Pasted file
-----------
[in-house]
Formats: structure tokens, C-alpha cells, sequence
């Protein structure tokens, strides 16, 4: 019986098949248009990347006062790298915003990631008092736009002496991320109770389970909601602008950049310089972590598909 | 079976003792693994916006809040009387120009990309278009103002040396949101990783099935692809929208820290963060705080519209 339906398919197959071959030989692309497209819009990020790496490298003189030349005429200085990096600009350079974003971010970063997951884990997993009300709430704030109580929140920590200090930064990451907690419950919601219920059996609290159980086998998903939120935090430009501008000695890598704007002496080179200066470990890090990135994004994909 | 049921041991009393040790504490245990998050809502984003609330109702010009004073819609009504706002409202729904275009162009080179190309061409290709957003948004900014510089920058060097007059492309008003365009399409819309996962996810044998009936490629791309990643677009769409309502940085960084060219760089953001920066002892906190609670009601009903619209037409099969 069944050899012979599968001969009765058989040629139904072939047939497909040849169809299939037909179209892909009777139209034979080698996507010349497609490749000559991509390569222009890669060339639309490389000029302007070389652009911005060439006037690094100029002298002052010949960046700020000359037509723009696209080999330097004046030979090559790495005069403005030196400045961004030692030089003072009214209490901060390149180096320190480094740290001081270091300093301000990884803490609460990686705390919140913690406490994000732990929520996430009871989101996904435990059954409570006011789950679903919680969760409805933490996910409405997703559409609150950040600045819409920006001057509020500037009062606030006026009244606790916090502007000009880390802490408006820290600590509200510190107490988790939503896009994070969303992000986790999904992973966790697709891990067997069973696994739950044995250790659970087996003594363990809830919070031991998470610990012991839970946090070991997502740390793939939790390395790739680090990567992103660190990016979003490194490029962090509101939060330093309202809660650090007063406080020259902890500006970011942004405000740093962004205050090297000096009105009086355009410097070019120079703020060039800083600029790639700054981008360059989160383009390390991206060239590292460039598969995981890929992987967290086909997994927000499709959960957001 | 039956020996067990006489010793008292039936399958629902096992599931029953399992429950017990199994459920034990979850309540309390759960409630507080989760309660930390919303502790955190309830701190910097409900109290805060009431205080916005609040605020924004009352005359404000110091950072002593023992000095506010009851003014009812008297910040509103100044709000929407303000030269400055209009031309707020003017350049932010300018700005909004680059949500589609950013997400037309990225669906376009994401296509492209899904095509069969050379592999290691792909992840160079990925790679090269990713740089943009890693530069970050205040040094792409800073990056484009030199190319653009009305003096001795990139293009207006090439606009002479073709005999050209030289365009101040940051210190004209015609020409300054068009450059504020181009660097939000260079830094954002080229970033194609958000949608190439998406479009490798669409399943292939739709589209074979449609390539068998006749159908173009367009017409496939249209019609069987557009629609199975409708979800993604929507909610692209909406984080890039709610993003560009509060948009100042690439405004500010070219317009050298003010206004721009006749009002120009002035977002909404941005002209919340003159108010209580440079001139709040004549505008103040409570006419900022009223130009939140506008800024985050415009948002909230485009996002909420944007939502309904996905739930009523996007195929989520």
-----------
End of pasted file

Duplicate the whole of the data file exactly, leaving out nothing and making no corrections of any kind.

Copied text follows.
[in-house]
Formats: structure tokens, C-alpha cells, sequence
């Protein structure tokens, strides 16, 4: 019986098949248009990347006062790298915003990631008092736009002496991320109770389970909601602008950049310089972590598909 | 079976003792693994916006809040009387120009990309278009103002040396949101990783099935692809929208820290963060705080519209 339906398919197959071959030989692309497209819009990020790496490298003189030349005429200085990096600009350079974003971010970063997951884990997993009300709430704030109580929140920590200090930064990451907690419950919601219920059996609290159980086998998903939120935090430009501008000695890598704007002496080179200066470990890090990135994004994909 | 049921041991009393040790504490245990998050809502984003609330109702010009004073819609009504706002409202729904275009162009080179190309061409290709957003948004900014510089920058060097007059492309008003365009399409819309996962996810044998009936490629791309990643677009769409309502940085960084060219760089953001920066002892906190609670009601009903619209037409099969 069944050899012979599968001969009765058989040629139904072939047939497909040849169809299939037909179209892909009777139209034979080698996507010349497609490749000559991509390569222009890669060339639309490389000029302007070389652009911005060439006037690094100029002298002052010949960046700020000359037509723009696209080999330097004046030979090559790495005069403005030196400045961004030692030089003072009214209490901060390149180096320190480094740290001081270091300093301000990884803490609460990686705390919140913690406490994000732990929520996430009871989101996904435990059954409570006011789950679903919680969760409805933490996910409405997703559409609150950040600045819409920006001057509020500037009062606030006026009244606790916090502007000009880390802490408006820290600590509200510190107490988790939503896009994070969303992000986790999904992973966790697709891990067997069973696994739950044995250790659970087996003594363990809830919070031991998470610990012991839970946090070991997502740390793939939790390395790739680090990567992103660190990016979003490194490029962090509101939060330093309202809660650090007063406080020259902890500006970011942004405000740093962004205050090297000096009105009086355009410097070019120079703020060039800083600029790639700054981008360059989160383009390390991206060239590292460039598969995981890929992987967290086909997994927000499709959960957001 | 039956020996067990006489010793008292039936399958629902096992599931029953399992429950017990199994459920034990979850309540309390759960409630507080989760309660930390919303502790955190309830701190910097409900109290805060009431205080916005609040605020924004009352005359404000110091950072002593023992000095506010009851003014009812008297910040509103100044709000929407303000030269400055209009031309707020003017350049932010300018700005909004680059949500589609950013997400037309990225669906376009994401296509492209899904095509069969050379592999290691792909992840160079990925790679090269990713740089943009890693530069970050205040040094792409800073990056484009030199190319653009009305003096001795990139293009207006090439606009002479073709005999050209030289365009101040940051210190004209015609020409300054068009450059504020181009660097939000260079830094954002080229970033194609958000949608190439998406479009490798669409399943292939739709589209074979449609390539068998006749159908173009367009017409496939249209019609069987557009629609199975409708979800993604929507909610692209909406984080890039709610993003560009509060948009100042690439405004500010070219317009050298003010206004721009006749009002120009002035977002909404941005002209919340003159108010209580440079001139709040004549505008103040409570006419900022009223130009939140506008800024985050415009948002909230485009996002909420944007939502309904996905739930009523996007195929989520």